Grant: $188,750 - Department of Health and Human Services - Aug. 13, 2009
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Award Description: The incidence of kidney disease is ever increasing. None of the current therapies can improve regeneration of the injured kidneys. With the identification of stem cells in adult organs, and their potential role in tissue regeneration, cellular source of regenerating kidney is being reexamined. Stem cells reside in a protected microenvironment called 'niche'. Understanding of niche is critical in developing new therapies for prevention and treatment of kidney injury, and halting progression of kidney disease. Current understanding of the role-played by stem cells in renal repair and the kidney stem cell niche is in its infancy. This has markedly limited our ability to isolate, localize, and characterize kidney stem cells for therapeutic purposes. Our long-term goal is to develop new therapeutic strategies for prevention and treatment of renal diseases, based on improved understanding of stem cell biology. As a step to achieving our long-term goal, we put forward the following hypotheses to be tested in this research proposal: 1) A stem cell niche exists in the adult kidney, 2) Renal stem cells express the master stem cell gene Oct-4, 3) Renal stem cells have prolonged cell cycling time and preserved telomere length; 4) Stem cells are mobilized in response to renal injury. We propose the following Specific Aims to test these hypotheses: Specific Aim 1: To generate a transgenic mouse line by 'knock-in' of an inducible Cre-recombinase into the Oct-4 allele Specific Aim 2: To validate stemness of Oct-4 expressing cells present in adult kidney Specific Aim 3: To characterize the structural details of the renal stem cell niche On completion of the proposed research we will be able to determine the role played by stem cells in renal repair, characterize structural details of the stem cell niche in kidney, and develop a tool that will set the stage for in future studies defining the role of stem cells in regeneration, cancer formation, and aging, in kidney and other organs. This proposed research has high translational potential, and is expected to be of direct relevance in predicting, preventing, and treating kidney disease, a disease that has reached epidemic proportions. PUBLIC HEALTH RELEVANCE: Kidney disease has reached epidemic proportions with significant health and financial impact on the society. We are proposing to characterize kidney stem cells and determine their role in kidney regeneration that will form the basis for development of new therapeutic strategies for prevention, and treatment of kidney diseases.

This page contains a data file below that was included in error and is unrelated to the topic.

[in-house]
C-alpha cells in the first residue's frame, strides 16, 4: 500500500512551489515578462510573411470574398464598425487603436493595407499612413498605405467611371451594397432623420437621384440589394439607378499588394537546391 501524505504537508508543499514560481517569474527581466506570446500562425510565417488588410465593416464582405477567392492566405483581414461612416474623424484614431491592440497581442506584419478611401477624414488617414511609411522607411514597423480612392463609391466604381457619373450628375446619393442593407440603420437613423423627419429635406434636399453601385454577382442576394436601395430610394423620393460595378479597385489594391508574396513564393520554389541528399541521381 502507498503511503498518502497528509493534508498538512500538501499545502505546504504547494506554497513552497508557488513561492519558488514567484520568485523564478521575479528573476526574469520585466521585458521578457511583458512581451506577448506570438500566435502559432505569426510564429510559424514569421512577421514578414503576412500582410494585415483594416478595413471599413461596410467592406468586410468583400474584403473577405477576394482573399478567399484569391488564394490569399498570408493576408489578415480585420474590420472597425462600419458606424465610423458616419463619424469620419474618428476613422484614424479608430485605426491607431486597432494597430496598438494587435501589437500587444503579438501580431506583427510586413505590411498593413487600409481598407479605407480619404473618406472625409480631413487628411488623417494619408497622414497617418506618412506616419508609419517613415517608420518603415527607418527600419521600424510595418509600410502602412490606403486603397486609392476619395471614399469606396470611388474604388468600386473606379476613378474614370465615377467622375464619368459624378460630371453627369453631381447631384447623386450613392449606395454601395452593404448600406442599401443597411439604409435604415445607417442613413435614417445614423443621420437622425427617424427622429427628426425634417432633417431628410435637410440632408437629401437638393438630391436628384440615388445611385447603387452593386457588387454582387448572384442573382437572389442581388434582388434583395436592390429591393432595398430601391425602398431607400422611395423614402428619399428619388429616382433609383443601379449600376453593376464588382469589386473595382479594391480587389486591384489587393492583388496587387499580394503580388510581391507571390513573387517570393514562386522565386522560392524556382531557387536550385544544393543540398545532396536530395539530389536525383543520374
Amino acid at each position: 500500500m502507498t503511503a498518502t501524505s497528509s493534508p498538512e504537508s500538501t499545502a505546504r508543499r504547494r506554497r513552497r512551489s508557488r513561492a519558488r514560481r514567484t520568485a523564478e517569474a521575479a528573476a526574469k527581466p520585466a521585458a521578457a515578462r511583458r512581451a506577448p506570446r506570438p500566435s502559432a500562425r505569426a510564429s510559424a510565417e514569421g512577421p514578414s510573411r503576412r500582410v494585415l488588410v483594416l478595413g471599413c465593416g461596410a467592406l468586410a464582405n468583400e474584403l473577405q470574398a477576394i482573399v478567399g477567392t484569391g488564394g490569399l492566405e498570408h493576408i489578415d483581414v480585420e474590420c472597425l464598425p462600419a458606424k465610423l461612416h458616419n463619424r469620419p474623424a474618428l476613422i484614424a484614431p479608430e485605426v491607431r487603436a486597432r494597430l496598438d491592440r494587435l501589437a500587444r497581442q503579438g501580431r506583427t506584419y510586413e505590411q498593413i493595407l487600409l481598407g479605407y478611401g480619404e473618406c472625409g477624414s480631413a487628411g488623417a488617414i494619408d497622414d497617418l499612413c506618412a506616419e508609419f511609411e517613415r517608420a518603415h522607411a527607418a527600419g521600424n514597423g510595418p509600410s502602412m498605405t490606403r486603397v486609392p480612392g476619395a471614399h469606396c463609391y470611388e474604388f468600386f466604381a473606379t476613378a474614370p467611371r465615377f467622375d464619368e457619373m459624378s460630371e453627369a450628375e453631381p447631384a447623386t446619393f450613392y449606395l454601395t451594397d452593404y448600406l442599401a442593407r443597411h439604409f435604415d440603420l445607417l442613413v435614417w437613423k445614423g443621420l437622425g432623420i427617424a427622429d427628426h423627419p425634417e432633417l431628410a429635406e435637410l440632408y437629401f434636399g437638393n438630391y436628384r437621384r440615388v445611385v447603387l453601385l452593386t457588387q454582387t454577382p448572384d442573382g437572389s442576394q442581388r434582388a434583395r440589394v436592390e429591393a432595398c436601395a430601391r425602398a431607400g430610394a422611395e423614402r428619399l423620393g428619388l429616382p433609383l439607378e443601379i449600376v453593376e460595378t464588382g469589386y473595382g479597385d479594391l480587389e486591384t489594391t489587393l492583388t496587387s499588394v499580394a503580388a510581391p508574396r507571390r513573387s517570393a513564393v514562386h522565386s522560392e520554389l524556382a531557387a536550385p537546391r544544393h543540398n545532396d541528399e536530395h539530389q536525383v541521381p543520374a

Project Description: As defined in the award description field.
Jobs Summary: Assistant Professor (Total jobs reported: 1)
Project Status: Less Than 50% Completed
This award's data was last updated on Aug. 13, 2009. Help expand these official descriptions using the wiki below.